We ordered guacamole and chips to start, and each ordered two tacos for lunch with iced tea to drink. The guac was nicely chunky and tangy. The chips were hand cut and home made - fresh, substantial scoopers for the thick guacamole. I could have asked for a few more chips, as we ended up with more guac than chips, but by then our tacos had arrived, so we dug in.

All four tacos - chicken, crisp fish, braised pork, and pork belly - were absolutely delicious. The tortillas were soft and flavorful, and double-layered. The sauces were lively without being truly spicy, and complemented wonderfully the meats. The pickles were perfect and the fresh cilantro showed that someone had given some thought to how they would look as well as taste. 

They were so good, in fact, that I forgot to take a picture until I was halfway through my lunch. That brilliantly red sauce is all that was left of my braised pork; the remaining taco is the pork belly. This was my first taste of pork belly - I expected bacon flavor but it was not smoked, just crisped and eye-rolling good. There was a similar silence from My Beloved across the table as he enjoyed his fish and chicken.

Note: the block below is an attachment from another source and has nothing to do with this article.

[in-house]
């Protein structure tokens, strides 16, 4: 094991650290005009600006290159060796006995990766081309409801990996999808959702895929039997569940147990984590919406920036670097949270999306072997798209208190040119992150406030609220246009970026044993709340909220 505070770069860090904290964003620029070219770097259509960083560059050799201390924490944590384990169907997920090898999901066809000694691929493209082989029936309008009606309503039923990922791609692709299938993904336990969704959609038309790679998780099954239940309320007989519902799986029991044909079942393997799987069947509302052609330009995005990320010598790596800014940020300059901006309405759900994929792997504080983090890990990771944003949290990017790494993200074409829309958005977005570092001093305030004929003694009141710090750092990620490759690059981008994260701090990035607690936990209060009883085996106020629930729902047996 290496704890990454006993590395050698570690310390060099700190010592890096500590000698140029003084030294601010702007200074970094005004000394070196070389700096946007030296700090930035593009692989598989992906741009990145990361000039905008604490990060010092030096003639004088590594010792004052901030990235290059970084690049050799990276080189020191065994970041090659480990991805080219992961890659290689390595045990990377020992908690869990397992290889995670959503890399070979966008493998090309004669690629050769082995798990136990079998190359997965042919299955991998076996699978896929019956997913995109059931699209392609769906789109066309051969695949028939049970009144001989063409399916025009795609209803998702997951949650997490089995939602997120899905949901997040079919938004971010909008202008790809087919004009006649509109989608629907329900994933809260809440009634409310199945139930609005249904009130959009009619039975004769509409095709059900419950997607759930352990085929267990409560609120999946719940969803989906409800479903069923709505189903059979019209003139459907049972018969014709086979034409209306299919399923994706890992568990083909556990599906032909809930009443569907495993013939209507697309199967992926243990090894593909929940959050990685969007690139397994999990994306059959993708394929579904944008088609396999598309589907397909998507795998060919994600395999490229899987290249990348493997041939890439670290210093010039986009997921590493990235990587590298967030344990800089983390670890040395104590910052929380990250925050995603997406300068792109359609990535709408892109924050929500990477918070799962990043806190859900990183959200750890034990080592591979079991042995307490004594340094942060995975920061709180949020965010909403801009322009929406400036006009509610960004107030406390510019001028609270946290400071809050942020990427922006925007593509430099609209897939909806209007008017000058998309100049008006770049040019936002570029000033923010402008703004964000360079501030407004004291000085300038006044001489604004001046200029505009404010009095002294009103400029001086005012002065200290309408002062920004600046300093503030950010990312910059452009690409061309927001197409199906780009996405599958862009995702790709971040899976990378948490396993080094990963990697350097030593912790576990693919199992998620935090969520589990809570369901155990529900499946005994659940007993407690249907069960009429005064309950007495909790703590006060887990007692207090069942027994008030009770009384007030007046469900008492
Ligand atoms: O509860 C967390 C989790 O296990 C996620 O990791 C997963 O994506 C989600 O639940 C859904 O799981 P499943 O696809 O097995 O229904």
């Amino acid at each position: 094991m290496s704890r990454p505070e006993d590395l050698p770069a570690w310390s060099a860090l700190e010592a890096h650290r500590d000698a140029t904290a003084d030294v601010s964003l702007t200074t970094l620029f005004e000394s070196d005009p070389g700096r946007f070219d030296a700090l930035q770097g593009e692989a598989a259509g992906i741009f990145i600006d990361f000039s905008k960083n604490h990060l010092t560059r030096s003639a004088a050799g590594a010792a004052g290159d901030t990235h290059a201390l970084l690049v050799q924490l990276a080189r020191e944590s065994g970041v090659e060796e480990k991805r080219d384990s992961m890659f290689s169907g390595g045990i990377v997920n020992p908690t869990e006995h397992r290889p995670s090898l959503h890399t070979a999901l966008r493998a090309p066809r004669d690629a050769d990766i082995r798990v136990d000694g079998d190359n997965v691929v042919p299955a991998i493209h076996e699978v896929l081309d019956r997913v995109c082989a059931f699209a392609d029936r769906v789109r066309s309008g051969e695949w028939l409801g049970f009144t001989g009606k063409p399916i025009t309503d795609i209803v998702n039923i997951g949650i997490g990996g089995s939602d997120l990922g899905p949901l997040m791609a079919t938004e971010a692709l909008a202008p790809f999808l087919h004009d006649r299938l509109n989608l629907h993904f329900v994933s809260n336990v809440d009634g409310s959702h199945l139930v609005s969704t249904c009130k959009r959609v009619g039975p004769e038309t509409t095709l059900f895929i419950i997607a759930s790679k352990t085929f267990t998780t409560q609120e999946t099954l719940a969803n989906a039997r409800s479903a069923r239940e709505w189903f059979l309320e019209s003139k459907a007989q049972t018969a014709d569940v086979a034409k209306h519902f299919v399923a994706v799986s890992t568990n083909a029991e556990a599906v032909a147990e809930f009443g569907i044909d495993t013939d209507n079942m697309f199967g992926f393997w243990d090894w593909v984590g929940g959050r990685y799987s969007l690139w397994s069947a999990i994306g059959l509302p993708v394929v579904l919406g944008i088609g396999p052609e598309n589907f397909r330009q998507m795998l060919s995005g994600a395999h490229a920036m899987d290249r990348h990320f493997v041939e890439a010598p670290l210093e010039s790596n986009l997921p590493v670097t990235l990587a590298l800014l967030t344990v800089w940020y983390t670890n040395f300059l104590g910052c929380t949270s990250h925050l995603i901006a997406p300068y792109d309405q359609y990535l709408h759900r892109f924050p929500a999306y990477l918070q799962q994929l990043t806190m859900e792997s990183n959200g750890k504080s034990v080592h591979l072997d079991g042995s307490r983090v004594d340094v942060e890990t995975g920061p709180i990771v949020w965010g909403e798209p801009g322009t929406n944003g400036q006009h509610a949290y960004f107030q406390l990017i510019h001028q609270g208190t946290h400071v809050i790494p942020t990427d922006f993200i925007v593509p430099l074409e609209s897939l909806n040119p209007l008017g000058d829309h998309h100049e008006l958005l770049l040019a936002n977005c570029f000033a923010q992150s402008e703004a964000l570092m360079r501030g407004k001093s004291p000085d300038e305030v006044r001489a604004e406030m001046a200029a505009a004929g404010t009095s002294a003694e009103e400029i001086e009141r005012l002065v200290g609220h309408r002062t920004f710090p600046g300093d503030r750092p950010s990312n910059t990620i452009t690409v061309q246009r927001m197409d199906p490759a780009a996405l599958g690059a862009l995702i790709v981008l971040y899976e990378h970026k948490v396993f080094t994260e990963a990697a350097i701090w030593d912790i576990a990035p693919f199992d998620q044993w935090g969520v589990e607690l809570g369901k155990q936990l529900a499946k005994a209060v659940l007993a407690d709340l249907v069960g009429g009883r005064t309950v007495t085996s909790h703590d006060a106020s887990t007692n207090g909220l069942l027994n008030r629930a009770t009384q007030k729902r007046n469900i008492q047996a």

Next time you are hangin' with your sweetie in Oakland, don't miss Cosecha. We may be at the next table.

Tuesday, September 22, 2015

Making Waves

We live in a place where it is rarely hot. Very rarely. September and October, oddly, are the months when we are likely to get really hot days. When most of the country is sighing with relief after a long, sweaty summer and pulling out their fleeces and long pants, we are looking worriedly out to sea, willing the fog to come in and cool us off. 

Last week was like that, a string of four or five days of high 80s and even mid-90s. When you live in a normal temperature range that varies only 10-20 degrees all year 'round, you become intolerant of wide temperature differences. 

Because this weather only lasts a few days, we don't have air conditioning - it's usually not needed. We get out the fan and close up the house in the early morning, and it stays cool until late afternoon, when we open everything up again and pray for a breeze. Telling ourselves that it's a dry heat didn't help - we were dying. 

I have a secret weapon stashed for just such an emergency.